This is an article on trade policy, specifically fair trade. It’s not an easy subject to simplify, so I wanted to find something that all of us could relate to, but that also could be an example of convoluted trade policies around the world. As the title says, why does an iPhone 7 cost $1,164 in Brazil, when the same phone costs $700 in the United States? Or why does a pound of lean ground beef cost $3.00 per pound here and $11.20 a pound in Paris?
I could have filled this page with hundreds of examples of wide price disparities between nations. The answer is, in many cases, not all products or foodstuffs are indigenous to a particular country. So, if you want to provide an iPhone 7 and your country doesn’t have an Apple factory, then the iPhone has to be imported from somewhere else. Fortunately, iPhones don’t take up much space in a shipping container, so you could ship tens of thousands in a relatively small package. That would mean that the price per phone shipping charges would be relatively small.
Therefore if shipping is not the culprit, there has to be another reason. One pound of beef in Paris costs $11.20, compared to $3.00 in the US. Let’s talk trade agreements, many negotiated decades or more ago. During the recent presidential campaign, Donald Trump said that he was going to renegotiate many of our trade agreements, because he said in some cases they were neither free nor fair. For too many years, I believe that America has been the free banker to the world, giving away our wealth to help other nations enjoy prosperity. This concept of free bankers may be foreign to most of you reading this column. What I mean by free bankers is that we send our money out of the country to purchase goods from another country, to try and help them to grow their economies. Under NAFTA the Mexican economy has doubled, and the same is also true for Canada, but now it’s time to make some adjustments. We let our American companies leave, closing down factories, putting people out of work, and relocating factories and service centers to other parts the world.
So, if you worked at a steel mill in Youngstown Ohio, or a textile mill in New England, you lost your job, the factory closed, and the company went overseas to make what you used to make for a lower price. That product is then shipped back into the United States duty-free. Some estimates state that from the year 2000 to now, 40,000 factories closed in America. Some economists have estimated that millions of jobs were lost in this transfer of work from the United States to foreign nations. Many Americans have lost not only their pride, but also the self-reliance that is accomplished through work.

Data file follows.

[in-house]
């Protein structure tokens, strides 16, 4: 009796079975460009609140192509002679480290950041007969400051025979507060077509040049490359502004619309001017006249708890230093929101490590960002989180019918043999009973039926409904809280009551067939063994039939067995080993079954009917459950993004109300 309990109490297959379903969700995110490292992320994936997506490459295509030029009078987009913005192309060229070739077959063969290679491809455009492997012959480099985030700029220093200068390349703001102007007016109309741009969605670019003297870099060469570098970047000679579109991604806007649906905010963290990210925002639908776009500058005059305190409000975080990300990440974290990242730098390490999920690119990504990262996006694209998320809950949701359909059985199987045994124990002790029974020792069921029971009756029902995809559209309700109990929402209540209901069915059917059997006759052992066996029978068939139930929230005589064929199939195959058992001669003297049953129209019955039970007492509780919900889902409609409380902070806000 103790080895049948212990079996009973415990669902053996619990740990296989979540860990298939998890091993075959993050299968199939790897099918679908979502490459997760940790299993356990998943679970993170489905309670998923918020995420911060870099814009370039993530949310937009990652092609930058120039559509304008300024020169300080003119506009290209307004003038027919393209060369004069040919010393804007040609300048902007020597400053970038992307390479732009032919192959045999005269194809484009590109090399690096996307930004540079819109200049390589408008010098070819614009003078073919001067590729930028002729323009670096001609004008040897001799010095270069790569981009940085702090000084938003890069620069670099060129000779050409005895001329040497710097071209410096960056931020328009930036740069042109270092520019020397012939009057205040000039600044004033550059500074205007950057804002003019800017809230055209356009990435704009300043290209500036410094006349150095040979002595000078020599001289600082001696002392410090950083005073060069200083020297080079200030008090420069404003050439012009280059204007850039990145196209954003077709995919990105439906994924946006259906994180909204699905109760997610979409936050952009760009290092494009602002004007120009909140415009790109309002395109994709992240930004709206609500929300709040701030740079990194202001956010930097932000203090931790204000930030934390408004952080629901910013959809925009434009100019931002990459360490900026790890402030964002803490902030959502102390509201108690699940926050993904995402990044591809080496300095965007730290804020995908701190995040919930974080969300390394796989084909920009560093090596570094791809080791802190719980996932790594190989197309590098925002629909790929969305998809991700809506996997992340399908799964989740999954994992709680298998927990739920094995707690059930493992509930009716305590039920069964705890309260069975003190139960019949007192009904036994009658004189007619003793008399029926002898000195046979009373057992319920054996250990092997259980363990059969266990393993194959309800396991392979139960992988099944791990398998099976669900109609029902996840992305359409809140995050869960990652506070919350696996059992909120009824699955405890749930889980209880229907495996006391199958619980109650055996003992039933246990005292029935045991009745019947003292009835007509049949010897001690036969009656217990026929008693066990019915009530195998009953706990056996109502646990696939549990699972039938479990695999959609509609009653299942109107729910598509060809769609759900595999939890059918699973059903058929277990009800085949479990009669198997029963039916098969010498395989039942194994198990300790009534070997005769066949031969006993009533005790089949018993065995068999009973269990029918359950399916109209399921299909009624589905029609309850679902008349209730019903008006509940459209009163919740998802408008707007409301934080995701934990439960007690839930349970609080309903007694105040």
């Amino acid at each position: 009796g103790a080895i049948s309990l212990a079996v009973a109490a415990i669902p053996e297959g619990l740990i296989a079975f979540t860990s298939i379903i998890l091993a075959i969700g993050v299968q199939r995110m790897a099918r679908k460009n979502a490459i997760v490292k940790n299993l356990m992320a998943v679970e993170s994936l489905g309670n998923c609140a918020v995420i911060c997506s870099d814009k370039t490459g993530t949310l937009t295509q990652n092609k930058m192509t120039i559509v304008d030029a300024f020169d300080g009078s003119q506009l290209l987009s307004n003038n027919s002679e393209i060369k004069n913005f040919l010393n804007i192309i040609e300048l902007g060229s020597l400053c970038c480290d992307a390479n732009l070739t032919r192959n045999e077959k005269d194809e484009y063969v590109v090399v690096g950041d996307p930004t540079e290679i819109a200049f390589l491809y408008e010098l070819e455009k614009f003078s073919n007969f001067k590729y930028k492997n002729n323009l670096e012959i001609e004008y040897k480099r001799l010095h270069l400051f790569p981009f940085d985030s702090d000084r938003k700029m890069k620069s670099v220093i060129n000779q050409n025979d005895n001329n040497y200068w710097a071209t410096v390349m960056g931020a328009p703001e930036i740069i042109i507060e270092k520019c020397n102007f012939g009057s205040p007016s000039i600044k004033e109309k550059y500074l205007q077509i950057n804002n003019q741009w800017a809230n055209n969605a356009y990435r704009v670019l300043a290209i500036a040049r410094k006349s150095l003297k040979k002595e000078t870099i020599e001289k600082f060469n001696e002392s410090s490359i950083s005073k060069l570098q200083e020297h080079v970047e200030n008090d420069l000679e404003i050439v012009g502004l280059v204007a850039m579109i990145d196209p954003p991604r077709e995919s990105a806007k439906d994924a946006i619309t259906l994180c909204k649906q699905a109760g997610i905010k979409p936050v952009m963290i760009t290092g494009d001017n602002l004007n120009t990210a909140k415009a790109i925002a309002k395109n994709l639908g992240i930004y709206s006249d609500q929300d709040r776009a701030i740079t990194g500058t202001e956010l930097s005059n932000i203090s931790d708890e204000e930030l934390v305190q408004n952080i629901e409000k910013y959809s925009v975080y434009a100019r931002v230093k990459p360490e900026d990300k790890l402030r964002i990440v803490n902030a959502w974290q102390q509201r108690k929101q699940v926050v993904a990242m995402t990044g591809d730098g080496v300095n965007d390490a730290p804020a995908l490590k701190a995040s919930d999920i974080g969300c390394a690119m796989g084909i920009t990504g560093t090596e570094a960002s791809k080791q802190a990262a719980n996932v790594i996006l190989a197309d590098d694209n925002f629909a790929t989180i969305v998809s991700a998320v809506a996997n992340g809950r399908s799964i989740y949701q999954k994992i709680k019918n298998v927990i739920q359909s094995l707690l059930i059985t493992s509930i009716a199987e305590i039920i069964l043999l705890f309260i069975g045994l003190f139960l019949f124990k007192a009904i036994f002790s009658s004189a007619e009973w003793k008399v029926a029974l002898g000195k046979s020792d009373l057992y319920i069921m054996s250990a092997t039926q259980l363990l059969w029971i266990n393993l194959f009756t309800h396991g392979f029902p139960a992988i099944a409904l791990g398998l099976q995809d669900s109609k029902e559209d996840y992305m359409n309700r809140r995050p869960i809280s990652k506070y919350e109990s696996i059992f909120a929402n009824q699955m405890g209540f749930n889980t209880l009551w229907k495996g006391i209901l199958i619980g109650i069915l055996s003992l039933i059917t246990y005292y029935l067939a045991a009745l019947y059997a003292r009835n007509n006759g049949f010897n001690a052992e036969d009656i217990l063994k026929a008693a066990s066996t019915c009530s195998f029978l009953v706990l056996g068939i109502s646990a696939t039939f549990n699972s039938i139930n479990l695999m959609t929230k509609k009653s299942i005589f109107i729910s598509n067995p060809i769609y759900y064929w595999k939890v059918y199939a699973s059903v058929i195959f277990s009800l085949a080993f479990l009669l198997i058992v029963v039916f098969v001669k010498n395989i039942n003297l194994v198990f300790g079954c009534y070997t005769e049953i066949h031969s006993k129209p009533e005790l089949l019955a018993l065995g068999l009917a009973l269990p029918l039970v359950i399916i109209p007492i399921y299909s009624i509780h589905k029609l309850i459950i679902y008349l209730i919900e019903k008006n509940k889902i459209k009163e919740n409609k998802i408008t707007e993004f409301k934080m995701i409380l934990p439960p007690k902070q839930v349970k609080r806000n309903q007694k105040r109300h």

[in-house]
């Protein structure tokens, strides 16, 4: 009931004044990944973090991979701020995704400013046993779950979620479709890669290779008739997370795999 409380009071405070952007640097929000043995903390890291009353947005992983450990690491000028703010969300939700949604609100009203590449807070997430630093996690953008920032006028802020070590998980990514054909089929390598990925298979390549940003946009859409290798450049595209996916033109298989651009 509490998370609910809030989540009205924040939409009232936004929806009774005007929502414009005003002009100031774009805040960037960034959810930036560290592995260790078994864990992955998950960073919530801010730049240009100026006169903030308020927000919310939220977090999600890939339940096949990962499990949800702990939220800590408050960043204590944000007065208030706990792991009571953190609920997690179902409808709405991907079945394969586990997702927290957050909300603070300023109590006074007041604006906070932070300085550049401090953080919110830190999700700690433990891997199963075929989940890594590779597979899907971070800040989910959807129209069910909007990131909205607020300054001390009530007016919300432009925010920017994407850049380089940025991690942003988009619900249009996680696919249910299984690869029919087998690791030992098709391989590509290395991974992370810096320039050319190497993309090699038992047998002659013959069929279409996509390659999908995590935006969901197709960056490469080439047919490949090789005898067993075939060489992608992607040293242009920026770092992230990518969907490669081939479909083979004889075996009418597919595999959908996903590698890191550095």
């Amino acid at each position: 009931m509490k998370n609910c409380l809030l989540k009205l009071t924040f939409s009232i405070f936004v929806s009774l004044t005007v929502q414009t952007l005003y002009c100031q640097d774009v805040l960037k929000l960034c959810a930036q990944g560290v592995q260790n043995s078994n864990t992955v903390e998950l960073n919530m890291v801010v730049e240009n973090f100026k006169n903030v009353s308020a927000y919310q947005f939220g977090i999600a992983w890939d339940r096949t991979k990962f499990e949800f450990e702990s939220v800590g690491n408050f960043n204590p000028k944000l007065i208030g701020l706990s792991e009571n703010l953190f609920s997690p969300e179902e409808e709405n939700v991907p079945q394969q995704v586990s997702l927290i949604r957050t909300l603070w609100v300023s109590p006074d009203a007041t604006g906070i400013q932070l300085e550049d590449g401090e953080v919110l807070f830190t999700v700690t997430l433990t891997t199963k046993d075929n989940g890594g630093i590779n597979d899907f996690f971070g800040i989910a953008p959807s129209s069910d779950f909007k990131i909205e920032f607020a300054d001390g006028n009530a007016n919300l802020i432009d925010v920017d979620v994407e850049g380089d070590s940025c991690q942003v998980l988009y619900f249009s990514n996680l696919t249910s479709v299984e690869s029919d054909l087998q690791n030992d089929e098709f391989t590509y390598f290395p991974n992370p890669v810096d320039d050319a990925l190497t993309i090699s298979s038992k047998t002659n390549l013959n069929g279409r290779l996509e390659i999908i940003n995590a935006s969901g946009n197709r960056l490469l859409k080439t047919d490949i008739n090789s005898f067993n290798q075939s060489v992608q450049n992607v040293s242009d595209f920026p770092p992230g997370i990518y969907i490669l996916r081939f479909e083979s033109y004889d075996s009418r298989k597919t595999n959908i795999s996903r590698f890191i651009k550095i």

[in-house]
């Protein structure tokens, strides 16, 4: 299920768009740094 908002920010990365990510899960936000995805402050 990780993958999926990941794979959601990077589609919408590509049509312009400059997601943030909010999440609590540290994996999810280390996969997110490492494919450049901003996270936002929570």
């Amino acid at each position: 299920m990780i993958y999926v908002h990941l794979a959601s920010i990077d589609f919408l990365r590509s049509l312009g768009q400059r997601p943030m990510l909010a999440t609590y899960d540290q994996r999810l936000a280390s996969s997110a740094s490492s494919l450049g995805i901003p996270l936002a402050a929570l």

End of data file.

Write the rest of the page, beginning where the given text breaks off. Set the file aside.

Unemployment checks do not give the personal satisfaction, or the means of providing for yourself and your family through the process of work.
On the other hand, if a United States company wants to ship something manufactured in the United States to a foreign country, in many cases significant tariffs or taxes are levied on that product. These taxes can make it unprofitable for American companies to ship anything overseas.
If you’ve ever seen a balance scale, the way it works is you try to put the same amount of weight on both sides of the scale. If that is done, the result is a balance. The concept of both free and fair is what Mr. Trump is trying to achieve. He doesn’t want the United States to have an unfair advantage, but by the same token, he doesn’t want China or any other nation to have an unfair advantage over us.
These unfair trade practices have been around for a long time. In fact, the last time the United States had a surplus in a trade where we exported more than we imported was in 1975, 42 years ago. We are in the midst of the third generation of Americans who have been living with trade deficits. These deficits have been diminishing our personal dignity, our economy, and good paying jobs.
America does not have unlimited funds, and looking at trade policy after 42 years of imbalance is the right thing to do. We have $20 trillion in debt, so our resources are being stretched. President Trump has suggested a border tax for those countries that tax our exports in an unfair way. The President needs all the tools he can get to bring about a free and fair trade that benefits all nations. He is suggesting that if we impose the tax, perhaps those countries affected will come to the table and discuss their trade practices. If a nation offers a free and fair trade deal, then the border tax could go away.
We need tax reform so America can compete for companies bringing their business to America. We have some of the highest business taxes in the world and they make America uncompetitive in attracting new business. Last we need to provide global companies who leave their profits overseas because of high American tax rates an opportunity to bring the trillions of dollars of earnings back to America. The infusion of this cash will create good paying jobs and companies will pay their income taxes because of lower tax rates. These two proposals are a win for everybody for we will have both free and fair trade. You can’t expect a carpenter to build a house without proper tools; we can’t expect President Trump to work for us in bringing about free and fair trade without the right tools either.
Dan Perkins is an author, radio and TV talk show host, current events commentator, and philanthropist. His books are available on Amazon.com. More information about him, his writings, and other works are on his website: danperkins.guru.